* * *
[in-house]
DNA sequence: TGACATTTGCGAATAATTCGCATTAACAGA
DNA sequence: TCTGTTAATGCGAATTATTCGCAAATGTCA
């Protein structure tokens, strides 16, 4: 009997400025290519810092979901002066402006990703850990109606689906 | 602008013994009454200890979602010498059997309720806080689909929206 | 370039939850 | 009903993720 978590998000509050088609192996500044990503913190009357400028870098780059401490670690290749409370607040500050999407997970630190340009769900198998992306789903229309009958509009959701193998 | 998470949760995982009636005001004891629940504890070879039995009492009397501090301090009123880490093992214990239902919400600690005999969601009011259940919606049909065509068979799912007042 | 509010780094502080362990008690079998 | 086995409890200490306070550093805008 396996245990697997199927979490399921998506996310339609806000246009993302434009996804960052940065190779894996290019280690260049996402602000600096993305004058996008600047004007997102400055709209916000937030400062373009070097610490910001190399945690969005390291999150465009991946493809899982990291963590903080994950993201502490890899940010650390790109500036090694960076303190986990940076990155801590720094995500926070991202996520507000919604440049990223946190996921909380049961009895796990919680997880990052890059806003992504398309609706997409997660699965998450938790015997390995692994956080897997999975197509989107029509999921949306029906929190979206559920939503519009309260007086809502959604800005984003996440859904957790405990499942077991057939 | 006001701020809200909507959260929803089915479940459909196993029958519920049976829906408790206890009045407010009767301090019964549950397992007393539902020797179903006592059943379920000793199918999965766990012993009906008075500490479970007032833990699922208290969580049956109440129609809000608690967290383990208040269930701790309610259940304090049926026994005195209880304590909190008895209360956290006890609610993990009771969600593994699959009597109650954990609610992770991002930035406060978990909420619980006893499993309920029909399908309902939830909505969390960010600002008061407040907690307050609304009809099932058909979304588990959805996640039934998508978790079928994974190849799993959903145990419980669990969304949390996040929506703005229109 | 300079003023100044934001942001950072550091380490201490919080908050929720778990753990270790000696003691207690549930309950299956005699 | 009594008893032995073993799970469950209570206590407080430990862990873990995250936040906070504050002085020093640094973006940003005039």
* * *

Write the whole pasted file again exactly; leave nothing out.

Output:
[in-house]
DNA sequence: TGACATTTGCGAATAATTCGCATTAACAGA
DNA sequence: TCTGTTAATGCGAATTATTCGCAAATGTCA
């Protein structure tokens, strides 16, 4: 009997400025290519810092979901002066402006990703850990109606689906 | 602008013994009454200890979602010498059997309720806080689909929206 | 370039939850 | 009903993720 978590998000509050088609192996500044990503913190009357400028870098780059401490670690290749409370607040500050999407997970630190340009769900198998992306789903229309009958509009959701193998 | 998470949760995982009636005001004891629940504890070879039995009492009397501090301090009123880490093992214990239902919400600690005999969601009011259940919606049909065509068979799912007042 | 509010780094502080362990008690079998 | 086995409890200490306070550093805008 396996245990697997199927979490399921998506996310339609806000246009993302434009996804960052940065190779894996290019280690260049996402602000600096993305004058996008600047004007997102400055709209916000937030400062373009070097610490910001190399945690969005390291999150465009991946493809899982990291963590903080994950993201502490890899940010650390790109500036090694960076303190986990940076990155801590720094995500926070991202996520507000919604440049990223946190996921909380049961009895796990919680997880990052890059806003992504398309609706997409997660699965998450938790015997390995692994956080897997999975197509989107029509999921949306029906929190979206559920939503519009309260007086809502959604800005984003996440859904957790405990499942077991057939 | 006001701020809200909507959260929803089915479940459909196993029958519920049976829906408790206890009045407010009767301090019964549950397992007393539902020797179903006592059943379920000793199918999965766990012993009906008075500490479970007032833990699922208290969580049956109440129609809000608690967290383990208040269930701790309610259940304090049926026994005195209880304590909190008895209360956290006890609610993990009771969600593994699959009597109650954990609610992770991002930035406060978990909420619980006893499993309920029909399908309902939830909505969390960010600002008061407040907690307050609304009809099932058909979304588990959805996640039934998508978790079928994974190849799993959903145990419980669990969304949390996040929506703005229109 | 300079003023100044934001942001950072550091380490201490919080908050929720778990753990270790000696003691207690549930309950299956005699 | 009594008893032995073993799970469950209570206590407080430990862990873990995250936040906070504050002085020093640094973006940003005039």